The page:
Lamar Jackson Moves to 2-0 as Starting QB as Ravens Beat Derek Carr, Raiders

Timothy Rapp@@TRappaRTFeatured ColumnistNovember 25, 2018

BALTIMORE, MARYLAND - NOVEMBER 25: Quarterback Lamar Jackson #8 of the Baltimore Ravens rushes for a touchdown in the third quarter against the Oakland Raiders at M&T Bank Stadium on November 25, 2018 in Baltimore, Maryland. (Photo by Patrick Smith/Getty Images)
Patrick Smith/Getty Images

Lamar Jackson is 2-0 as the Baltimore Ravens' starting quarterback.  

On Sunday, the rookie led the Ravens to a convincing 34-17 win over the Oakland Raiders, finishing 14-of-25 for 178 yards, a touchdown and two interceptions through the air while also rushing 11 times for 71 yards and another score.

He combined with breakout running back Gus Edwards (23 rushes for 118 yards) to lead Baltimore's offense.

Derek Carr had a rough afternoon for the Raiders, meanwhile, finishing 16-of-34 for 194 yards and a touchdown. He also lost a fumble in the fourth quarter that was returned 43 yards by Terrell Suggs for a touchdown, putting the game out of reach.

Baltimore controlled the line of scrimmage, out-rushing Oakland 242-67. In the process, the Ravens also controlled time of possession, holding the ball for 34:12.

With the win, the Ravens moved to 6-5 on the season, remaining firmly in the wild-card conversation. Oakland fell to 2-9, meanwhile.

             

Lamar Jackson Deserves to Remain Ravens Starter

It wasn't always pretty for Jackson on Sunday. Certainly, his two interceptions weren't ideal. But Baltimore's offense is simply better with Jackson under center than it was with Joe Flacco.

Yes, Jackson's ability to make plays on the ground is huge. He once again was a factor on the ground Sunday, though the Ravens wisely didn't have him run 26 times like they did against the Cincinnati Bengals in his first start. 

But it's the threat of Jackson scrambling that has helped to open up the team's offense. It opens running lanes for the team's running backs, given the threat of Jackson pulling the ball and running himself. It opens windows in the passing game since defenders have to account for his ability to scramble. In the red zone, it gives the team another dimension. 

And it isn't as though Jackson can't throw the ball. He made some pretty throws over the top on Sunday, keeping Oakland's defense honest.

"I thought he threw the ball well," head coach John Harbaugh said after the win, per Jamison Hensley of ESPN.com. "I hope that talk goes away."

If Flacco was playing elite football before his injury, maybe this conversation would be different. But this season, Flacco has thrown for 2,465 yards, 12 touchdowns and six interceptions while completing just 61.2 percent of his passes. Outside of the passing yards, those are mediocre numbers.

With Jackson under center, though, the Ravens are forced to place a greater emphasis on their running game, and it's working. Against the Bengals, the Ravens ran 53 times for 267 yards, holding a whopping 38:09 in time of possession. Against the Raiders, the Ravens didn't run the ball quite as much, but it was still the focal point of their offensive attack and, yet again, it worked.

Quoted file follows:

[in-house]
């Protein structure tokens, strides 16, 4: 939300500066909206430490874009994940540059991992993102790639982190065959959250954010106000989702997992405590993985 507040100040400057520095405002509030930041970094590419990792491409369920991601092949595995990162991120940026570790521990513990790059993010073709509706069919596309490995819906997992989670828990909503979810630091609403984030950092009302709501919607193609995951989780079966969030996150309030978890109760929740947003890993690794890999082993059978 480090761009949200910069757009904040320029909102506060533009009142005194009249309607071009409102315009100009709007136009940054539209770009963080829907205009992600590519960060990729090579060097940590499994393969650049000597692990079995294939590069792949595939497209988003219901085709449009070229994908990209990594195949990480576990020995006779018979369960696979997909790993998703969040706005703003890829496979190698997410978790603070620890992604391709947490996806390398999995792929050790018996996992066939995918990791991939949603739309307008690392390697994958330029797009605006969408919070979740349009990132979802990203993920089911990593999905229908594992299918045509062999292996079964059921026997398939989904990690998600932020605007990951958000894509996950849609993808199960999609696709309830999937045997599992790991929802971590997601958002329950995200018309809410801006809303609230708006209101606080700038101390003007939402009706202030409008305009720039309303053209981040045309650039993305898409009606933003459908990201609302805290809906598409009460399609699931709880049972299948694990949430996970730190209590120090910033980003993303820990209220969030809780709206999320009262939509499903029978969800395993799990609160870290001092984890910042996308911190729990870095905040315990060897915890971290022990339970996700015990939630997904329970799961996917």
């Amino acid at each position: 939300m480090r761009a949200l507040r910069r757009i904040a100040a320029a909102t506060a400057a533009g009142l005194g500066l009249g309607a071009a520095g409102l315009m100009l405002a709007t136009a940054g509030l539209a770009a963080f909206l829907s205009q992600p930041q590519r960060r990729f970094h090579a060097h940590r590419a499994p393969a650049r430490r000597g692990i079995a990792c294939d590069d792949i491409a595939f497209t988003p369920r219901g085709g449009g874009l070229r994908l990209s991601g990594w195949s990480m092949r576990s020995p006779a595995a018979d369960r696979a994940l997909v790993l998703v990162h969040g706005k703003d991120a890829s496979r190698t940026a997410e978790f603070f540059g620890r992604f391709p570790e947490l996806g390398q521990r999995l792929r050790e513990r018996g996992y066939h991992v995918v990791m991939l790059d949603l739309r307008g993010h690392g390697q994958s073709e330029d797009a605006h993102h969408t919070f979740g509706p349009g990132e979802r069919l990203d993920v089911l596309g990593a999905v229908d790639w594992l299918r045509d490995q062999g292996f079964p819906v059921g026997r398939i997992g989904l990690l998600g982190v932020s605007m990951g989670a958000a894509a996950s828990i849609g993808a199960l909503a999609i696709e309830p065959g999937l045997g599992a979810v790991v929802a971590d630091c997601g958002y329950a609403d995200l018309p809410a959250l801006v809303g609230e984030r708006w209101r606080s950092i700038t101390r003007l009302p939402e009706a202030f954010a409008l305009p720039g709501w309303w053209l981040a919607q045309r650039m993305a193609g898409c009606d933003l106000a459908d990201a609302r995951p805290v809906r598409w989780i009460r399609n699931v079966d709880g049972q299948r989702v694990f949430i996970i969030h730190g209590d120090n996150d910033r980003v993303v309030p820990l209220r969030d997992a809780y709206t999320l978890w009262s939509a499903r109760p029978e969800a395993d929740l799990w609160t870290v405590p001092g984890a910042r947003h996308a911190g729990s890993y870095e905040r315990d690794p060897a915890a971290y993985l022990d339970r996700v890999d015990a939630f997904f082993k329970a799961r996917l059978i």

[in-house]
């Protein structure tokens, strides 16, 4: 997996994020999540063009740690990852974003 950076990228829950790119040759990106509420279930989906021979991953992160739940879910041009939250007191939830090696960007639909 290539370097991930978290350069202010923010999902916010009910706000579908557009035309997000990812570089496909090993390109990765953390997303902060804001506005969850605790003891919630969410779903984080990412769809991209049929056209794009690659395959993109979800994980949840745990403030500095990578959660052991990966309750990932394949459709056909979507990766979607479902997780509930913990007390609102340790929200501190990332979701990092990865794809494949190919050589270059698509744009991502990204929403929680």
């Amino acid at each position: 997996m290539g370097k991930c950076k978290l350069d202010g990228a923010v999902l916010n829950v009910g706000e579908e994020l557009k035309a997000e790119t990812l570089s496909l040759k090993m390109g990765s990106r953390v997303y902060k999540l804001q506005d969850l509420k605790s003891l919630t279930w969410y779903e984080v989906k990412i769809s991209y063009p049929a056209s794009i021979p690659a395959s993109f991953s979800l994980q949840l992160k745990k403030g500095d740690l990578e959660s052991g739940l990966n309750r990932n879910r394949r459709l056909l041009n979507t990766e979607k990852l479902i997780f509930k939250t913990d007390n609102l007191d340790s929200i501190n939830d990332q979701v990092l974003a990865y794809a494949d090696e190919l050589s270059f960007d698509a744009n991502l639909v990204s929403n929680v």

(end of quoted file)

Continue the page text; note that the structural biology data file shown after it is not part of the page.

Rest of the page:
To put that in perspective, in Baltimore's three-game losing streak before its bye—and before Jackson replaced the injured Flacco as the starter—Baltimore ran the ball 57 times total. Jackson has altered Baltimore's offensive philosophy, and that in turn has potentially saved the team's season.

The Ravens were floundering under Flacco. They aren't under Jackson. The Ravens need to stick with Jackson at quarterback even if Flacco returns healthy. 

            

Jon Gruden Should Absolutely Be on Hot Seat

It doesn't matter if the Raiders gave Jon Gruden a 10-year contract. It doesn't matter that the team is rebuilding. It doesn't matter that Gruden is in just his first year. 

Gruden should be on the hot seat. He should be coaching for his life down the stretch this season. The Raiders are just that bad. 

Sure, the Raiders have three first-round picks heading their way in this year's NFL draft. But they had to give up Khalil Mack and Amari Cooper to get them—two of their best weapons and players who are currently thriving in Chicago and Dallas, respectively

And draft picks don't just magically become competent players. Gruden and the team's front office have to get those picks right. Owner Mark Davis better have complete faith that Gruden will do just that. 

How will Gruden handle the quarterback position, where Carr is floundering? How will he handle free agency? There are far more questions in Oakland than answers. 

If the plan all along was to completely tank this season, then Gruden is safe and deserves the chance to get his own players into his system. Even if that wasn't the plan, Davis probably won't want the pie on his face of firing Gruden one season into his 10-year contract. 

But the Raiders are bad, and they aren't showing many signs of improving. That's what Gruden needs to show, that even in a lost season the team still shows up each week and fights. More importantly, Gruden needs to prove that the game hasn't passed him by. 

There remain little clues that perhaps it has. 

Any competent franchise would make sure a coach having the season Gruden is having was closely scrutinized. Any competent franchise would determine that Gruden's performance warranted a scalding hot seat. Gruden may not get fired after this season, but the Raiders should at least be seriously evaluating whether they've made the correct choice.

                                                               

What's Next?

The Ravens will face the Atlanta Falcons next Sunday at 1 p.m. ET, while the Raiders will take on the Kansas City Chiefs the same day at 4:05 p.m. ET.

           

This article will be updated to provide more information soon.

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